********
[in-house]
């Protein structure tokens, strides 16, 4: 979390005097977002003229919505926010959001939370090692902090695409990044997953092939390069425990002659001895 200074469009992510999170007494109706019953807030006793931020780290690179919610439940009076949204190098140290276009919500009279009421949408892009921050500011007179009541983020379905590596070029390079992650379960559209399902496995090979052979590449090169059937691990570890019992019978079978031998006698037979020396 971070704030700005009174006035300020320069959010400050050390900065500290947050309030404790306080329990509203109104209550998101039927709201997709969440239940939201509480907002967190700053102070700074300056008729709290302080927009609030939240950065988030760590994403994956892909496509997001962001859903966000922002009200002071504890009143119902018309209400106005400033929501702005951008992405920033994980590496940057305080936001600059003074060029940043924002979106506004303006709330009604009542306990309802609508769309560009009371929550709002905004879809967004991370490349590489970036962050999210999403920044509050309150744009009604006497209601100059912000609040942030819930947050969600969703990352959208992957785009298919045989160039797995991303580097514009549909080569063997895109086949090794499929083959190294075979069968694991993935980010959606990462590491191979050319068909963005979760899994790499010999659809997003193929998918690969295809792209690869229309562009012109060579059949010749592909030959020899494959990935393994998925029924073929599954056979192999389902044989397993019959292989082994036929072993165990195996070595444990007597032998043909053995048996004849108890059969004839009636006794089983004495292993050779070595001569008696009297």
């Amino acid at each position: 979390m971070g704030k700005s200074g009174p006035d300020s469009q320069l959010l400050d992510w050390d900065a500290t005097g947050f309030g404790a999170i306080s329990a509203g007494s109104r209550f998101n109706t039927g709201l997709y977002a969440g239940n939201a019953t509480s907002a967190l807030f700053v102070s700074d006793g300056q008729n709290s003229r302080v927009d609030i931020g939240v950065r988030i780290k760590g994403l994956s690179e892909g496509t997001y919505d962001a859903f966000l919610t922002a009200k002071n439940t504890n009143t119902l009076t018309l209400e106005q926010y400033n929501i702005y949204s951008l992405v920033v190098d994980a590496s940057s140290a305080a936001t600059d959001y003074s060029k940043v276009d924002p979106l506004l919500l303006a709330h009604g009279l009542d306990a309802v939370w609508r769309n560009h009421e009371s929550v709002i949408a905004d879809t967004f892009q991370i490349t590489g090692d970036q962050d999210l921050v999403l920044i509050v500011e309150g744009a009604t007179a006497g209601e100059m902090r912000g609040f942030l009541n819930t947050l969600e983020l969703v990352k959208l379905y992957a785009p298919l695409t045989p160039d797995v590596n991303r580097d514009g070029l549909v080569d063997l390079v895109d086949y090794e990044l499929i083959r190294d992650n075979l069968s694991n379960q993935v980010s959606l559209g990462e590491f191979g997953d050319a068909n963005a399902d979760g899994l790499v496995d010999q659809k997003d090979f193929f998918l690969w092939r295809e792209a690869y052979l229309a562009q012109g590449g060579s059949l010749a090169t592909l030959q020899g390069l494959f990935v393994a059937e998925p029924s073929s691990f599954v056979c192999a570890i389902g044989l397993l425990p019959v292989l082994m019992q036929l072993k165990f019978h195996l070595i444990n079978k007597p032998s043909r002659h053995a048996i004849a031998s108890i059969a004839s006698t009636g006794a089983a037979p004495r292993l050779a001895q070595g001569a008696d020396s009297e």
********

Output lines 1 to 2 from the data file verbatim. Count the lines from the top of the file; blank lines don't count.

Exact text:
[in-house]
């Protein structure tokens, strides 16, 4: 979390005097977002003229919505926010959001939370090692902090695409990044997953092939390069425990002659001895 200074469009992510999170007494109706019953807030006793931020780290690179919610439940009076949204190098140290276009919500009279009421949408892009921050500011007179009541983020379905590596070029390079992650379960559209399902496995090979052979590449090169059937691990570890019992019978079978031998006698037979020396 971070704030700005009174006035300020320069959010400050050390900065500290947050309030404790306080329990509203109104209550998101039927709201997709969440239940939201509480907002967190700053102070700074300056008729709290302080927009609030939240950065988030760590994403994956892909496509997001962001859903966000922002009200002071504890009143119902018309209400106005400033929501702005951008992405920033994980590496940057305080936001600059003074060029940043924002979106506004303006709330009604009542306990309802609508769309560009009371929550709002905004879809967004991370490349590489970036962050999210999403920044509050309150744009009604006497209601100059912000609040942030819930947050969600969703990352959208992957785009298919045989160039797995991303580097514009549909080569063997895109086949090794499929083959190294075979069968694991993935980010959606990462590491191979050319068909963005979760899994790499010999659809997003193929998918690969295809792209690869229309562009012109060579059949010749592909030959020899494959990935393994998925029924073929599954056979192999389902044989397993019959292989082994036929072993165990195996070595444990007597032998043909053995048996004849108890059969004839009636006794089983004495292993050779070595001569008696009297």